Ruthweiler: Live the sweet life near Kaiserslautern

We interrupt our normal weekly publishing schedule to bring you a special update about our home town.

“What’s going on in Ruthweiler?” you ask, leaning forward into your computer screen. “Is it big?”

Oh yes. Yes, indeed. You see, the fields suddenly became yellow and green, like pathchwork! All thanks to that little rapeseed flower, which will one day become humble canola oil. It’s definitely my favorite time of the year.

Okay, so maybe we don’t get a lot of action here in our little hamlet of Ruthweiler, Germany, population 508. But if there’s one thing this town does really, really well, it’s spring.

Rapeseed fields in bloom, Germany

Un-enhanced image of a Ruthweiler spring

When I began searching for the best places to live in the Kaiserslautern / Kusel / Baumholder area of Rheinland-Pfalz, Ruthweiler didn’t even appear as a blip. But I happen to think it’s the ideal place to live. Sure, it’s a little removed, but take a walk with me on a spring day and you’ll see why I love it.

Farmers’ roads make hill-climbing easy


These new houses provide modern technological marvels like high-speed internet. We prefer the quainter homes across the valley, where we run on 3G cell service.

Burg Lichtenberg, near Kusel, Germany, in spring

From the top of the hill there’s a great view of Burg Lichtenberg, our local castle. “Our local castle” – love saying that!

Ruthweiler, Germany

This is the main street of Ruthweiler. We have our very own bakery, and even a restaurant/bar opened this year, taking us to the big time.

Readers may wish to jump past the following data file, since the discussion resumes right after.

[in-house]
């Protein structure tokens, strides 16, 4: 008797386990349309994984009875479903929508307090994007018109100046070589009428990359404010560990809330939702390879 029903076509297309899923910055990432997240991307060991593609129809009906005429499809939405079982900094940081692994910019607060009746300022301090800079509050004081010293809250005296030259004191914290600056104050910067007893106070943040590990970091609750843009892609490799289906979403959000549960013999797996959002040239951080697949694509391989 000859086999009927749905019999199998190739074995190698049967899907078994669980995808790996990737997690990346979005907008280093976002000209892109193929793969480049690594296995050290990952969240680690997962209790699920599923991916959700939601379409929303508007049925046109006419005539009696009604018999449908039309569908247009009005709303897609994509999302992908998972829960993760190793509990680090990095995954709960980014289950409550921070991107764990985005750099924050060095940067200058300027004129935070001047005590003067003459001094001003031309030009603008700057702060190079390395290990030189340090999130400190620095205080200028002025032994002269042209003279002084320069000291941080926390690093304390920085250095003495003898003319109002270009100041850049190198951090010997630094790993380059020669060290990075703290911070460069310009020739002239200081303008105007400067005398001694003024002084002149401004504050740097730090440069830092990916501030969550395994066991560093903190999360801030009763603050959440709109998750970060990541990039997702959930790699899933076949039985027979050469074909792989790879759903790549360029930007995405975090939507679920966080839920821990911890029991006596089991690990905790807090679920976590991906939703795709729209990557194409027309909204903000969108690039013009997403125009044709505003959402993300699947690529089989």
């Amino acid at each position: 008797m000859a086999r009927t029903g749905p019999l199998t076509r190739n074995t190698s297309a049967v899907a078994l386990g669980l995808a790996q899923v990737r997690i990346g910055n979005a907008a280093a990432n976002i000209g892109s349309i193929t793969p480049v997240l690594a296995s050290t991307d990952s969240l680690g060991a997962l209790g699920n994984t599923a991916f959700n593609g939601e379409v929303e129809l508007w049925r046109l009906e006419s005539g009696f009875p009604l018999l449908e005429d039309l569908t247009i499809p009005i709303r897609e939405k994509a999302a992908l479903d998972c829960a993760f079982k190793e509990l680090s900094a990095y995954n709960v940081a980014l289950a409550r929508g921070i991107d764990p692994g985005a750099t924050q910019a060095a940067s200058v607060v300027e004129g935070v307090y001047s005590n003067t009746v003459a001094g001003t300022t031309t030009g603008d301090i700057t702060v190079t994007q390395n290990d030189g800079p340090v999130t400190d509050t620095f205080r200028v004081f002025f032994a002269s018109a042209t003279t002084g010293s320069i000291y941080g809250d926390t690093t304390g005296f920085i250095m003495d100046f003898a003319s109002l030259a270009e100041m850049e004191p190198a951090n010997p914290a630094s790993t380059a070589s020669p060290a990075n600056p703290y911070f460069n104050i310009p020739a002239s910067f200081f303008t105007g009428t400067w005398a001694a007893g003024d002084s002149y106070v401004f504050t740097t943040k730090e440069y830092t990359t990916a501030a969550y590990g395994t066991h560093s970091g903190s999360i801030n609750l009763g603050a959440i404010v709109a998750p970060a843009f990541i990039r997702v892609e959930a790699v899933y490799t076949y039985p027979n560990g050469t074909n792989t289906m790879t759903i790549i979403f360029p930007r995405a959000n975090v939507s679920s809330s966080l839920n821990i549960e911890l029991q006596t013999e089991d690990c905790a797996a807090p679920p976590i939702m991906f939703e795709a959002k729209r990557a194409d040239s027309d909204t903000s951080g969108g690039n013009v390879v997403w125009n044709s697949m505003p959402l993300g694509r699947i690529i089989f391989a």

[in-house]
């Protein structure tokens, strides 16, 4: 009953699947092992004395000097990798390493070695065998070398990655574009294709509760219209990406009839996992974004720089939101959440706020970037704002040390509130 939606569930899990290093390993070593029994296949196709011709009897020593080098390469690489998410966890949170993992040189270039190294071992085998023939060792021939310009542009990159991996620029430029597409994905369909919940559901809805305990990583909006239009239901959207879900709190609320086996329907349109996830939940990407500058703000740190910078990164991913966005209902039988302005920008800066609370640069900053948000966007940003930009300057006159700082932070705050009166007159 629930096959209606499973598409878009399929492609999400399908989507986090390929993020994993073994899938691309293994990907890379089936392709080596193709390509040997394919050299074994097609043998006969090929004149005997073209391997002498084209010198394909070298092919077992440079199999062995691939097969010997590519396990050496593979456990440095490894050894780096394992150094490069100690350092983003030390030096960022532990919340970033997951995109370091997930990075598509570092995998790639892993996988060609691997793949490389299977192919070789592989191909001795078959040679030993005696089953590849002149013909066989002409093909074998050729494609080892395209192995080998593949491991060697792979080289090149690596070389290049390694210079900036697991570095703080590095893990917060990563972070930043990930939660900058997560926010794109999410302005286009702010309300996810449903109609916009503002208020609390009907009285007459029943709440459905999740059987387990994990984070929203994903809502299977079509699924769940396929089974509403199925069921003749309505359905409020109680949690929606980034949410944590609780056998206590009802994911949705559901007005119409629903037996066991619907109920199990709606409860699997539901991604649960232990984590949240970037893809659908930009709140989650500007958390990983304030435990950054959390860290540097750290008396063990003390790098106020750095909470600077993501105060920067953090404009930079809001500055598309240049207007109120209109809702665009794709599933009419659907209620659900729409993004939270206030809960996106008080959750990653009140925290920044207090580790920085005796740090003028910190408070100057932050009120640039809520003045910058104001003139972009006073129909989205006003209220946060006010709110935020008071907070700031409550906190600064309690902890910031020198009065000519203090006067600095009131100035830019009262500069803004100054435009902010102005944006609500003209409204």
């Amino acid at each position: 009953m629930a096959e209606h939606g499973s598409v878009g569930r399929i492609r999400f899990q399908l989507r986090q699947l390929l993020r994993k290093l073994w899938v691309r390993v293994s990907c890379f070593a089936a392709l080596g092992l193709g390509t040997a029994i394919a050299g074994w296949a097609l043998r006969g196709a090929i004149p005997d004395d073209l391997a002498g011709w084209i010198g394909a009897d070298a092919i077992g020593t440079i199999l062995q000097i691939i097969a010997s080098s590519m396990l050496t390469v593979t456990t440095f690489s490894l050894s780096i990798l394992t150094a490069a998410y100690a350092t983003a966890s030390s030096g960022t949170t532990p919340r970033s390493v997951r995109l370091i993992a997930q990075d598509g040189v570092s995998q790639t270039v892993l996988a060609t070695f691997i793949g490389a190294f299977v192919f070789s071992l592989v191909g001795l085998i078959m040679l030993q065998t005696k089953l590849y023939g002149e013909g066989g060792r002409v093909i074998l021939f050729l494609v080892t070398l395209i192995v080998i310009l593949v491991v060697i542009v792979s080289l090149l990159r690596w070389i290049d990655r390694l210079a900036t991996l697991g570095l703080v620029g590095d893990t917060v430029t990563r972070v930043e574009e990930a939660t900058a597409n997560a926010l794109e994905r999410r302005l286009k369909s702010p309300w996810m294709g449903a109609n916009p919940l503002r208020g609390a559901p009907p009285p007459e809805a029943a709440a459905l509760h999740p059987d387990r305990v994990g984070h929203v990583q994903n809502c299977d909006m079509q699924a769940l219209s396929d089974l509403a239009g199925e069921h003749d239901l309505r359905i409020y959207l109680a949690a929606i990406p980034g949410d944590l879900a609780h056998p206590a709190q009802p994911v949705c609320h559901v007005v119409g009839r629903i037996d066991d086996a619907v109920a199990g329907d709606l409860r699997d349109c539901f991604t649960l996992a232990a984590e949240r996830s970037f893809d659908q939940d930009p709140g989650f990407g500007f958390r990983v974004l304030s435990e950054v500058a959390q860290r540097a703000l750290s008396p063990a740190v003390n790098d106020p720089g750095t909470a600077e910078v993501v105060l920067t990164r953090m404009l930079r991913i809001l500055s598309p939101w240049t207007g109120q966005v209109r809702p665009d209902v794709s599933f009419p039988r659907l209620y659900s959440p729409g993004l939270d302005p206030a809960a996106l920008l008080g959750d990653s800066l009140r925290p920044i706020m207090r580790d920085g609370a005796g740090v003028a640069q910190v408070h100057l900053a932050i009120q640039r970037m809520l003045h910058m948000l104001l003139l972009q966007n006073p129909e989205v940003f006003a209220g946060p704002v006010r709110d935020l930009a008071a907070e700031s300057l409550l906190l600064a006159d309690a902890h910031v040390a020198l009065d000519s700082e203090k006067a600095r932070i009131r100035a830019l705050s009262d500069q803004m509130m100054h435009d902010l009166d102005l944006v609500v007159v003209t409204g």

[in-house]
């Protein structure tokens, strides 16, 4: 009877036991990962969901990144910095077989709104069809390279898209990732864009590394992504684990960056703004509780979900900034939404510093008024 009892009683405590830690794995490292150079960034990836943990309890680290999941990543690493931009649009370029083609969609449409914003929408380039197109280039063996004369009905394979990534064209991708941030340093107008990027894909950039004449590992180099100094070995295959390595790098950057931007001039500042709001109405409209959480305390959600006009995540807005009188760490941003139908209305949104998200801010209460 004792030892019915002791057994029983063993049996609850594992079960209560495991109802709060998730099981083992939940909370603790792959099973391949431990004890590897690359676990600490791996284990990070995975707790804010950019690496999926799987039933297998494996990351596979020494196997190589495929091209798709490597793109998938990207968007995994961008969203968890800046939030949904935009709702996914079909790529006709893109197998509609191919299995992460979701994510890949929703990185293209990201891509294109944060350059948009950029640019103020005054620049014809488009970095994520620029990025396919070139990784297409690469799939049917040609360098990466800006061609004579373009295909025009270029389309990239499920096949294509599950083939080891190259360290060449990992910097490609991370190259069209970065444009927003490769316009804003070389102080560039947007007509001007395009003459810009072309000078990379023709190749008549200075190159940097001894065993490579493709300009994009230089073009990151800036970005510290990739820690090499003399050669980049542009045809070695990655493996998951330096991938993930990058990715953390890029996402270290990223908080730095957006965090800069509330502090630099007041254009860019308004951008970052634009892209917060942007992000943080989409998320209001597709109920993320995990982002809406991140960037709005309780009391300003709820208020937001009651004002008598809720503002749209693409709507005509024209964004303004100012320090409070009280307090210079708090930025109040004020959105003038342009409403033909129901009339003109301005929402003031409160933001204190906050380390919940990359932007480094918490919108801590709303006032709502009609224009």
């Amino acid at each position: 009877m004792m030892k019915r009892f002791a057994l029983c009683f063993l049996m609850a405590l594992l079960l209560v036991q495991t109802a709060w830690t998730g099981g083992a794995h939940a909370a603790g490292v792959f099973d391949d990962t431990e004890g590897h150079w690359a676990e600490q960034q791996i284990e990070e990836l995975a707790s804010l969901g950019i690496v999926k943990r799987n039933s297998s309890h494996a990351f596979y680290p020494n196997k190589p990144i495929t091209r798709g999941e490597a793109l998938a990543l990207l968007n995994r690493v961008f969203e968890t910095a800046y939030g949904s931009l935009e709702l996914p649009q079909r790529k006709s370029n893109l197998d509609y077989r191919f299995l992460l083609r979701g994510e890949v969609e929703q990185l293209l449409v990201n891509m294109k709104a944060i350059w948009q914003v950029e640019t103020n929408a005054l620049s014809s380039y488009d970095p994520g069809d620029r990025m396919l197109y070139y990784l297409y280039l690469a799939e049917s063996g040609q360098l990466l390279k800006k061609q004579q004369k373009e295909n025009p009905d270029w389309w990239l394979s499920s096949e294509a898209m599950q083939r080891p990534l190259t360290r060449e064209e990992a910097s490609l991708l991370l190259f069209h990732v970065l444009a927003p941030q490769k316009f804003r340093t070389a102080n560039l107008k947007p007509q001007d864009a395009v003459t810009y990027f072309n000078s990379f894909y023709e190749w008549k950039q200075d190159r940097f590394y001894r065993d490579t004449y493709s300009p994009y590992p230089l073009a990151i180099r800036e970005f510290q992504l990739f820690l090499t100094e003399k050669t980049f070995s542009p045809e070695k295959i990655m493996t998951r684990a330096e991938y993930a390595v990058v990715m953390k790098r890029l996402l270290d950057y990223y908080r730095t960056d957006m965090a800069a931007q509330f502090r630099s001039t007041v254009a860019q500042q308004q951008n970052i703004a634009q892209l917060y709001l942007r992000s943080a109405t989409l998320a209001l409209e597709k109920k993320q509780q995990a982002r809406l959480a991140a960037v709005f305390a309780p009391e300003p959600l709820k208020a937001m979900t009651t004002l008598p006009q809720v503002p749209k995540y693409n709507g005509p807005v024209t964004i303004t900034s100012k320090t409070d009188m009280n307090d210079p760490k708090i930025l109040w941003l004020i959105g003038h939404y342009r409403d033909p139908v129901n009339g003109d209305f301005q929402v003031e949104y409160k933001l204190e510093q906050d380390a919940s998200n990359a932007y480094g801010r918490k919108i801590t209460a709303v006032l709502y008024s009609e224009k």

Crossing the road to our house is a public recreational trail, repurposed from a train line, which extends to France (or so rumor has it – I haven’t quite gotten that far).

Our neighbors keep the street landscaped beautifully.

Burg Lichtenberg near Ruthweiler, Germany, in winter

We think our view of Burg Lichtenberg is the best on the block! Oops – wrong season.

Burg Lichtenberg near Ruthweiler, Germany, in spring

That’s better. Here’s Burg Lichtenberg in spring. It’s just a short hike from the house, and there’s a nice restaurant, youth hostel, and biergarten inside.

And the best part about Ruthweiler? Every day at 3 p.m., a gelato truck rolls by. That’s right: gelato, not ice cream! Welcome to Europe….

Relaxing after a walk, on our back porch


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  1. LOL, love the final pic of the gelato! Did you ever think you’d find so much to write about in a little town? Your descriptions, photos, and captions are priceless. Ruthweiler is a special place indeed and I know you’ll always have fond memories. I really enjoyed reading this.

  2. I’m so glad. It’s one of the prettiest corners of the planet … and the gelato definitely doesn’t hurt.

  3. Just found your site. Thank for you this trip down memory lane! I lived in Ruthweiler when I was a little girl (my dad was stationed at Ramstein AFB.) We left when I was seven and 30 years later, I’m still homesick. Our landlord and landlady (Herr and Frau Haag) became surrogate grandparents. Very happy memories of a beautiful town! Someday I hope to see it again.

  4. Hi Kim, glad you found us! I don’t know the Haags, but do know how you could still be homesick. I’ve met others who left and feel the same. Such a peaceful little place, and I bet it hasn’t changed hardly at all since you were here πŸ™‚

  5. Thank you for the enthusiasm and simple joy with which you describe the little town. We are a military family, just arrived at RAB and have a our top home on the wish list in Ruthweiler.

    Any updated info?

    Thanks again.